All in all, it was standard US-government issue. Then the moderator asked Ross to explain why, given everything that he said about US support for justice and democracy, the US backed Israeli brutality in its military occupation of Palestine. Instead of taking an honest position that respected his listeners and affirmed that Israel is a US ally and “we” choose to support it for internal political reasons, Ross chose instead to insult their basic intelligence and defended the US as the only power that has brought the two sides to the negotiating table. When the moderator persisted in his questioning about US hostility to Arab aspirations, Ross persisted in his line too, more or less claiming that only the US had the Arabs’ interests at heart. As an exercise in propaganda, Ross’s performance was poor of course; but as an indication of the possibility of any serious change in US policy, Ross (inadvertently) at least did Arabs the service of indicating that they would have to be fools to believe in any such change.

Whatever else it says, Bush’s America remains a unilateralist power, in the world, in Afghanistan, in the Middle East, everywhere. It shows no sign of having understood what Palestinian resistance is all about, or why Arabs resent its horrendously unjust policies in turning a blind eye to Israel’s maleficent sadism against the Palestinian people as a whole. It still refuses to sign the Kyoto convention, or the War Crimes court agreement, or the anti-land-mine conventions, or to pay its UN dues. Bush can still stand up and lecture the world as if he were a schoolmaster telling a bunch of unruly little vagrants why they must behave according to American ideas.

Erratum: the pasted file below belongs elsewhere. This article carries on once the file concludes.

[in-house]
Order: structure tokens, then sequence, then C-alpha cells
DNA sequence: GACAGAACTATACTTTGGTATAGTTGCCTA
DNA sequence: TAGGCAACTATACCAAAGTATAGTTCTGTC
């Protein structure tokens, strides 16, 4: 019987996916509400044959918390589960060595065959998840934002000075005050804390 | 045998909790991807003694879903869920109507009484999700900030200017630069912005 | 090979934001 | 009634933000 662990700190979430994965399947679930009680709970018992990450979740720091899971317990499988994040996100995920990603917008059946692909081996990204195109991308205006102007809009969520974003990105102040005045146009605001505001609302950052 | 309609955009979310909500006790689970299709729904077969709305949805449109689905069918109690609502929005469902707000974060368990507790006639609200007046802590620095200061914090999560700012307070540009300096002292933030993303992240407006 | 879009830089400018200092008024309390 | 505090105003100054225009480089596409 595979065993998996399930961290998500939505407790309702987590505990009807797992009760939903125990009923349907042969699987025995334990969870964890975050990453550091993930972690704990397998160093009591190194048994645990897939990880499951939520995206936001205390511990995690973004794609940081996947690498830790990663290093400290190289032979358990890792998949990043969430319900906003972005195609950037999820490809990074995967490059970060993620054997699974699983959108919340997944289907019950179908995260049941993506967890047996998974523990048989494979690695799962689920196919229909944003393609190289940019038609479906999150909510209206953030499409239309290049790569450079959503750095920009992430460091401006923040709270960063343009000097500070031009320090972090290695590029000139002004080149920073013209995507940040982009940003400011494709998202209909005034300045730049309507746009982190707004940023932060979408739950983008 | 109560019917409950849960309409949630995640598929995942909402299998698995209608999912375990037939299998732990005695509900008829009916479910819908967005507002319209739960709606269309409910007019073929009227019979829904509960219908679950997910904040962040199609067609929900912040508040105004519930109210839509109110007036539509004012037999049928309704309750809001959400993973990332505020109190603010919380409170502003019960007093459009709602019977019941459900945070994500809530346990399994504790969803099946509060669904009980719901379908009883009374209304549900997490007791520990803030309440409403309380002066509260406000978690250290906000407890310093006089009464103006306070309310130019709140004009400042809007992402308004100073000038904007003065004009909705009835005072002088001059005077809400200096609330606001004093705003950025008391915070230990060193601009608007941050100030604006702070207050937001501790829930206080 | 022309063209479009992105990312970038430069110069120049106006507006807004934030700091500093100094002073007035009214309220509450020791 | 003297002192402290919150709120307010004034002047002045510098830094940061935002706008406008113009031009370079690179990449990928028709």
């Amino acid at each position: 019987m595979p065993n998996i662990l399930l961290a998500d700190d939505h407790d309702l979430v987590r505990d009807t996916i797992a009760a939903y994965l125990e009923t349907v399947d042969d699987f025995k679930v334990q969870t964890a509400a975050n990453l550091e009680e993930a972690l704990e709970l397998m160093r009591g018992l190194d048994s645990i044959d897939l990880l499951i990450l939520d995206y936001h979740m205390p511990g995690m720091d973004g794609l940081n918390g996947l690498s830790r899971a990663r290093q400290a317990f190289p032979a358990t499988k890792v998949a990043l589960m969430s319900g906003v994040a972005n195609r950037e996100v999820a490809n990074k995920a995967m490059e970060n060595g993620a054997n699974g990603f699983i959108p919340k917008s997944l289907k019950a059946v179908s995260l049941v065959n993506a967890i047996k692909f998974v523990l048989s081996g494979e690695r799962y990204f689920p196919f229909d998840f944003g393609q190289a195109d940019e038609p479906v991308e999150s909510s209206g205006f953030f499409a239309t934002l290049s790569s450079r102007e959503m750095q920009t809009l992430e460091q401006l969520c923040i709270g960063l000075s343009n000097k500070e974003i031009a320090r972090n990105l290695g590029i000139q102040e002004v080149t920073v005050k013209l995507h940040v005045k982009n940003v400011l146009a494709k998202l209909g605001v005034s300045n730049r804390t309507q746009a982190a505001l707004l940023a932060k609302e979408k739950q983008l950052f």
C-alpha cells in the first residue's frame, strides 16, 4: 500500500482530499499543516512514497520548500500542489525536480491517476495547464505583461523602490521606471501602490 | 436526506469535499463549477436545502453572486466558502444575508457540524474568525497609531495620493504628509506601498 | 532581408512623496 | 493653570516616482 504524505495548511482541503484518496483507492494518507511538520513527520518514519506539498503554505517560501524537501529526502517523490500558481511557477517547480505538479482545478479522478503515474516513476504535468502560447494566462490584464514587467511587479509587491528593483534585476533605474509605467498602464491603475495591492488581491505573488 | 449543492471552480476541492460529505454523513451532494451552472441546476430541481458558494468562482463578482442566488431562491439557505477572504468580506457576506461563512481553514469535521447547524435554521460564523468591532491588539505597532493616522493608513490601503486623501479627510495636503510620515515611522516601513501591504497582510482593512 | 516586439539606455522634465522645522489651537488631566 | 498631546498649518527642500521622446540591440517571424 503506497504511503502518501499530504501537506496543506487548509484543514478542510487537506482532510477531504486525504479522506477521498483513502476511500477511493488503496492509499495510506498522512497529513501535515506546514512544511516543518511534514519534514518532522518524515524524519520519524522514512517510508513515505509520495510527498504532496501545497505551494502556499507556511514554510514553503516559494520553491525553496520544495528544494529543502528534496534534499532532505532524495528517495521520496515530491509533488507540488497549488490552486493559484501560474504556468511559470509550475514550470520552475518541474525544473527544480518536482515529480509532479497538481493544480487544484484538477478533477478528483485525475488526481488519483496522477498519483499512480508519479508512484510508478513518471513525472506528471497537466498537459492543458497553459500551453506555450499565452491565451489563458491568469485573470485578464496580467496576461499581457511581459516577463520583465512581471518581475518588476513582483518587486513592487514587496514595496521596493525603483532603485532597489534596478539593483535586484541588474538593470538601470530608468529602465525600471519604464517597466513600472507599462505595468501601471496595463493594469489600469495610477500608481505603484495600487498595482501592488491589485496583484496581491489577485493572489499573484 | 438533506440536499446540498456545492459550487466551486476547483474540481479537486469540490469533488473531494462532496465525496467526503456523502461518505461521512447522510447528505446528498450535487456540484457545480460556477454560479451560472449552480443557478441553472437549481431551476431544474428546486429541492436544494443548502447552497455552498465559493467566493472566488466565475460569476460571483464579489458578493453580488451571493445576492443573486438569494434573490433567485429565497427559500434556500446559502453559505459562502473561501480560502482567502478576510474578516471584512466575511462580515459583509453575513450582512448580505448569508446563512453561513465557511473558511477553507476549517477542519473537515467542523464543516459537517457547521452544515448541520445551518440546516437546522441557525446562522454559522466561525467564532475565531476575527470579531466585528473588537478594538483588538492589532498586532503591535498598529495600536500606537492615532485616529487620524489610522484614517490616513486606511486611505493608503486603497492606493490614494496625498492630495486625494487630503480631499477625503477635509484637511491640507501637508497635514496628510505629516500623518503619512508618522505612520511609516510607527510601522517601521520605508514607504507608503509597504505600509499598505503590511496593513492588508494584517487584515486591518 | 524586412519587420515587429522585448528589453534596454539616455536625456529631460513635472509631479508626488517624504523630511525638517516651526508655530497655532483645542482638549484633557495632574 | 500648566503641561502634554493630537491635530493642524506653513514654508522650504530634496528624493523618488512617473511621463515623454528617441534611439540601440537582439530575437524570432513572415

In short, there is absolutely no reason at all why Yasser Arafat and his ever-present coterie should grovel at American feet. Our only hope as a people is for Palestinians to show the world that we have our principles, we occupy the moral high ground, and we must continue an intelligent and well-organised resistance to a criminal Israeli occupation, which no one seems to mention any more. My suggestion is that Arafat should stop his world tours and come back to his people (who keep reminding him that they no longer really support him: only 17 per cent say they back what he is doing) and respond to their needs as a real leader must. Israel has been destroying the Palestinian infrastructure, destroying towns and schools, killing innocents, invading at will, without Arafat paying enough serious attention. He must lead the non-violent protest marches on a daily, if not hourly basis, and not let a group of foreign volunteers do our work for us.